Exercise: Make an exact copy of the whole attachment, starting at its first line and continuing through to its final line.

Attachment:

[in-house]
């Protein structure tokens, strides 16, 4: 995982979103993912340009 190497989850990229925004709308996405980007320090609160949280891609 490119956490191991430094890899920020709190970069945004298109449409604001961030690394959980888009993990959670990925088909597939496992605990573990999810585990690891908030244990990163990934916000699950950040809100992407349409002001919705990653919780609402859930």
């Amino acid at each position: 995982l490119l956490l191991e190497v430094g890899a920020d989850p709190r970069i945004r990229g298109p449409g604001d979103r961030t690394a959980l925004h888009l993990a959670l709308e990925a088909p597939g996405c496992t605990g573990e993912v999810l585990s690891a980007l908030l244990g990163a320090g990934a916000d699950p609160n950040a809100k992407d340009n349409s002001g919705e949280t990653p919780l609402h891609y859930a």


[in-house]
């Protein structure tokens, strides 16, 4: 995982979103993912340009 190497989850990229925004709308996405980007320090609160949280891609 490119956490191991430094890899920020709190970069945004298109449409604001961030690394959980888009993990959670990925088909597939496992605990573990999810585990690891908030244990990163990934916000699950950040809100992407349409002001919705990653919780609402859930």
């Amino acid at each position: 995982l490119l956490l191991e190497v430094g890899a920020d989850p709190r970069i945004r990229g298109p449409g604001d979103r961030t690394a959980l925004h888009l993990a959670l709308e990925a088909p597939g996405c496992t605990g573990e993912v999810l585990s690891a980007l908030l244990g990163a320090g990934a916000d699950p609160n950040a809100k992407d340009n349409s002001g919705e949280t990653p919780l609402h891609y859930a």